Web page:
Monken Blogger – Lance Marcum
What is a credit score?
According to Credit Karma, “A good credit score is crucial for financial success. A credit score is a three digit number calculated from your data-rich credit report and is one factor used by lenders to determine your creditworthiness for a mortgage, loan or credit card. Your score can affect whether or not you are approved as well as what interest rate you are charged. A good credit score is generally considered to be 720 or higher. Lenders, however, can each have different standards for what they consider to be a good credit score, so it‘s important to keep building your score to receive the most favorable interest rates and highest rates of credit approval.”
1. What does my credit score need to be to purchase a vehicle?
Generally speaking, if someone has a credit score under a certain level, they will need to have someone who is willing to co-sign with them. It’s difficult to assign a number as there are many variables that go into a credit score. A co-signer is someone that goes on the loan with the buyer. The person with the higher credit score helps the person with the lower score to get approved at a lower interest rate. Sometimes banks will require more money down from a buyer with a lower score in order to minimize the risk of both the buyer and the loan institution. As you can see from the chart above, 600 and above scores will generally get loans without the assistance of a cosigner. Banks also look at what is called “debt to income”. Ideally, they like to see that debt to income is below a certain percentage before approving the loan, regardless of credit score.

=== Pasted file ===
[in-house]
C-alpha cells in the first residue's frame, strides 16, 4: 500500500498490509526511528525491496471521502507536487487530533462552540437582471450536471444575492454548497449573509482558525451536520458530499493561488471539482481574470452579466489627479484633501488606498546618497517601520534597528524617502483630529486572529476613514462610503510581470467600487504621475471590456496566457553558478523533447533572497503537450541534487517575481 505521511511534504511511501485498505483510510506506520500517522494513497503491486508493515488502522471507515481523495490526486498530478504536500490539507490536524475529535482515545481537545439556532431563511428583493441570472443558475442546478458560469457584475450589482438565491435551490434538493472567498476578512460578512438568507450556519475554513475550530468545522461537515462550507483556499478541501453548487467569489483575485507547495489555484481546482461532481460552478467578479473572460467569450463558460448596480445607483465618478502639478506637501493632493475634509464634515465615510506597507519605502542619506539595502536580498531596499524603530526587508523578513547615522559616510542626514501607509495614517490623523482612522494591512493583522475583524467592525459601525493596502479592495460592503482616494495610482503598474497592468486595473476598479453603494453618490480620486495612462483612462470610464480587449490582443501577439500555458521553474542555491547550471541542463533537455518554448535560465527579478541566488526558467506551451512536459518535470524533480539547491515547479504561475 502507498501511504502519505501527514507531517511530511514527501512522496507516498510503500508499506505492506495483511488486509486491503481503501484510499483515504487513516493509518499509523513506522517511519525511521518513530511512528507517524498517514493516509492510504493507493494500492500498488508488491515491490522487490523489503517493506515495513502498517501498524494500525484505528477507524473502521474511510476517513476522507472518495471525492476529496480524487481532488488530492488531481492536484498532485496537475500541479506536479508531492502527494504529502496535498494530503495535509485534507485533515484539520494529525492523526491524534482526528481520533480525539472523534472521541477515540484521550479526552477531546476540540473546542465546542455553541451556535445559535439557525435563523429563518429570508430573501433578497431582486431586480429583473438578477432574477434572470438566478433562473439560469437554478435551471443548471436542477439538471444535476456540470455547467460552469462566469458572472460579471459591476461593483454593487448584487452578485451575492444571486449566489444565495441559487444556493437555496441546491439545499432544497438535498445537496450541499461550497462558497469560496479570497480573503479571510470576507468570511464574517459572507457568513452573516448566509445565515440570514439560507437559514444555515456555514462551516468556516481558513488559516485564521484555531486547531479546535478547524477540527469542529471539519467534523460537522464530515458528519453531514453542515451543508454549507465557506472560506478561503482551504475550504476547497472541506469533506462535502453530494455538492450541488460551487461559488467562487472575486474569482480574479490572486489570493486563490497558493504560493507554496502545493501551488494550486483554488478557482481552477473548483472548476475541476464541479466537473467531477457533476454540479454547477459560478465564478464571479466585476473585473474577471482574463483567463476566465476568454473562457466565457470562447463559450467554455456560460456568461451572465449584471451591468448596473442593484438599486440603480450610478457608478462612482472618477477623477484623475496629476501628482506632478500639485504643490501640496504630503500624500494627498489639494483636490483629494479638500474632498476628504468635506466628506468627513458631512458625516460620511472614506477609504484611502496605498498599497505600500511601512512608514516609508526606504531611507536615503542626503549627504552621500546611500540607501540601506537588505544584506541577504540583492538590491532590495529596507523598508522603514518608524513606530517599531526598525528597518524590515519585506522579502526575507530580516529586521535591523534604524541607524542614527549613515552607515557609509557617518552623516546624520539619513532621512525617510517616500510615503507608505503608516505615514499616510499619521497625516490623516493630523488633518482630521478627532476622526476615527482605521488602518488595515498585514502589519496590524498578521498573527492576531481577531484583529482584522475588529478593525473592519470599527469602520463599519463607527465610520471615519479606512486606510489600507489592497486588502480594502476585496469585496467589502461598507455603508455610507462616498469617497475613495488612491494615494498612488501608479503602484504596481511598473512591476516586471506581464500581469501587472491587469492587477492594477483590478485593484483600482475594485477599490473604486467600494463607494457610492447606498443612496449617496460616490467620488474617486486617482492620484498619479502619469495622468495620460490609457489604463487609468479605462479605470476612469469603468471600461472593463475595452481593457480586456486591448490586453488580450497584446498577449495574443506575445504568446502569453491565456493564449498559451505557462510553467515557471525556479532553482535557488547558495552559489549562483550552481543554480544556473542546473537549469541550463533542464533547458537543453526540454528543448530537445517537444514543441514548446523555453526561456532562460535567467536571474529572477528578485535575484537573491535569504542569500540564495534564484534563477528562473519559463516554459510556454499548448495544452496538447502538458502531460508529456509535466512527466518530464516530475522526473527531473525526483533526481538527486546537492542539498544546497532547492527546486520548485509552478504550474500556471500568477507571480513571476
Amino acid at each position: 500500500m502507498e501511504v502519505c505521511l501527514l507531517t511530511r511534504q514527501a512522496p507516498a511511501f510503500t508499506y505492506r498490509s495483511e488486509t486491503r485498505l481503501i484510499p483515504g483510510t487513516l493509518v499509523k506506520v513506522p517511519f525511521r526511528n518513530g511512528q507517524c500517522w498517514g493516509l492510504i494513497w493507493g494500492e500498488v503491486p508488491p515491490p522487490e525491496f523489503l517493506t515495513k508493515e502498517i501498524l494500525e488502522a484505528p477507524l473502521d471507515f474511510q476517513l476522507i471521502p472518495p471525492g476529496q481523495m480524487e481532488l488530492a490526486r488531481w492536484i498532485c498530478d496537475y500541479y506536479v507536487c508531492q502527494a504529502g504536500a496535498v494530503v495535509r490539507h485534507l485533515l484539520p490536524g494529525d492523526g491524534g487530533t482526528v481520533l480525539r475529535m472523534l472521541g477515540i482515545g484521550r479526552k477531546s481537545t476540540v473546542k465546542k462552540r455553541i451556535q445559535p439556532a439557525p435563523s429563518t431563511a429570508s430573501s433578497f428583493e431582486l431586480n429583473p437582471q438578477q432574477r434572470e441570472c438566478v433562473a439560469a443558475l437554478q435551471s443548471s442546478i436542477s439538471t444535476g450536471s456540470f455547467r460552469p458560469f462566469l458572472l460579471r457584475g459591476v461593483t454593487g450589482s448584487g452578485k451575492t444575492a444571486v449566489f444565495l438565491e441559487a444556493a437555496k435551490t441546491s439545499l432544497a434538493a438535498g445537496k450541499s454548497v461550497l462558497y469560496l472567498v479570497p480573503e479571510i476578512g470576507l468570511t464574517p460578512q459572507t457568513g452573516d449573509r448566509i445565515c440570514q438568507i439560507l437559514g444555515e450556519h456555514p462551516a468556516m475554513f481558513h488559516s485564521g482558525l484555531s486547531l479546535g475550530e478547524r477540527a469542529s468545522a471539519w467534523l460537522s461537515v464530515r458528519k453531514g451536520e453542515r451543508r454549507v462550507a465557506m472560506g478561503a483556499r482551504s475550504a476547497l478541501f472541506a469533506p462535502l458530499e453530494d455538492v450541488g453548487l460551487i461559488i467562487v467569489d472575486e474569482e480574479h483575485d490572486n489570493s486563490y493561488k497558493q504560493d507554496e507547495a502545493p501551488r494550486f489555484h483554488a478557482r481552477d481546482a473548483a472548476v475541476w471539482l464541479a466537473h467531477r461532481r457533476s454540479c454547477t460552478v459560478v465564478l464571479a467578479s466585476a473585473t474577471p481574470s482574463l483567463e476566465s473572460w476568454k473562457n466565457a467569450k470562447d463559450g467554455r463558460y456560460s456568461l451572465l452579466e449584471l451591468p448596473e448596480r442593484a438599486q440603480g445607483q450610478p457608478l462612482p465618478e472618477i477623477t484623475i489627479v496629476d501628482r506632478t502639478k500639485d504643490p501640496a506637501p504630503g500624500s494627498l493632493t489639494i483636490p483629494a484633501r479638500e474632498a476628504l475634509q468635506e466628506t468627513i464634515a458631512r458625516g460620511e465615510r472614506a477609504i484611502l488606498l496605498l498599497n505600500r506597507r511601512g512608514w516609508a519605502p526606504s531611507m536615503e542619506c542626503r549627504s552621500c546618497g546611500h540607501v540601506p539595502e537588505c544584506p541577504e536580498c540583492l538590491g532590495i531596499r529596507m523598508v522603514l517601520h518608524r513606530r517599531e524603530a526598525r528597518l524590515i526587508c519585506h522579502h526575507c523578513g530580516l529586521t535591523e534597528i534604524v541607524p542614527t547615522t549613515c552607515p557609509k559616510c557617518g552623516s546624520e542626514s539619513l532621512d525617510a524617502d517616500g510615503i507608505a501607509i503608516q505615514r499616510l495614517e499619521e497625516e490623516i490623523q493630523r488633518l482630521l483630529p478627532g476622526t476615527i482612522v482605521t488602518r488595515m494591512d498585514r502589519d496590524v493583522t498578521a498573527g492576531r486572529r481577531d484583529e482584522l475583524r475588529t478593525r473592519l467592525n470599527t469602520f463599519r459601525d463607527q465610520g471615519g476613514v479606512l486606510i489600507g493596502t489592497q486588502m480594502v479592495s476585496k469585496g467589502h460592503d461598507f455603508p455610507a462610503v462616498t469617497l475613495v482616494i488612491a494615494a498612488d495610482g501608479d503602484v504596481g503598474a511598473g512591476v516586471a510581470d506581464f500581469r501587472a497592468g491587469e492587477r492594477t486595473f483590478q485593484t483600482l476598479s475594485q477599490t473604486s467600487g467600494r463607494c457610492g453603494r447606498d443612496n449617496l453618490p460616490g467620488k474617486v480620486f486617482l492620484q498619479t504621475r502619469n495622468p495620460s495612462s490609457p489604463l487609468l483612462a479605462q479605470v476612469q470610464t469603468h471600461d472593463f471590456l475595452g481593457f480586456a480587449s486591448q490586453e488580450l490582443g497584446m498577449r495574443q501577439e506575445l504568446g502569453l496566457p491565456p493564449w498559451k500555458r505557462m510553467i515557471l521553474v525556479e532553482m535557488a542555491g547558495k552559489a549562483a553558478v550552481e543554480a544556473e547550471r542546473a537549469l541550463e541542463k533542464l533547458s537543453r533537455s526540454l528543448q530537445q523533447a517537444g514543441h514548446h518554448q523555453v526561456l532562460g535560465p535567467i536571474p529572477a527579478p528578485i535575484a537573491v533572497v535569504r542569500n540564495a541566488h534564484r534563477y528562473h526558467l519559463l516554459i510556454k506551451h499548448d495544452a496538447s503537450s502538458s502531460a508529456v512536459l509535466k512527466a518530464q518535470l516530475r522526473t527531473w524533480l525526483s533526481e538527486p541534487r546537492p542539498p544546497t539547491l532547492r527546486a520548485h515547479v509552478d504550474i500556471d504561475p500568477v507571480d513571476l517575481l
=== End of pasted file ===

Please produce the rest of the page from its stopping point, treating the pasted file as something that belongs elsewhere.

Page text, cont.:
2. How do I find out my credit score?
If you have a credit card, they generally offer a free credit report when logging in to your account. Sites such as creditkarma.com also offer free credit reports that do not affect your score by showing up as an inquiry.
3. How can I improve my credit score?
A number of things will help to improve your credit score. Among them are making payments on time and getting rid of any collections that may be on file. In addition, opening a credit card and paying the bill in full each month helps to establish credit (for example, put all of your gas purchases on the card and paying it off at the end of the month). Discipline is the key to all of this. Spend less than you make and pay bills consistently and your credit score will generally improve. It is important to remember that a great credit score isn’t necessarily an indicator of being in good financial standing, it could just mean that a person has lots of borrowed money that they pay consistently on.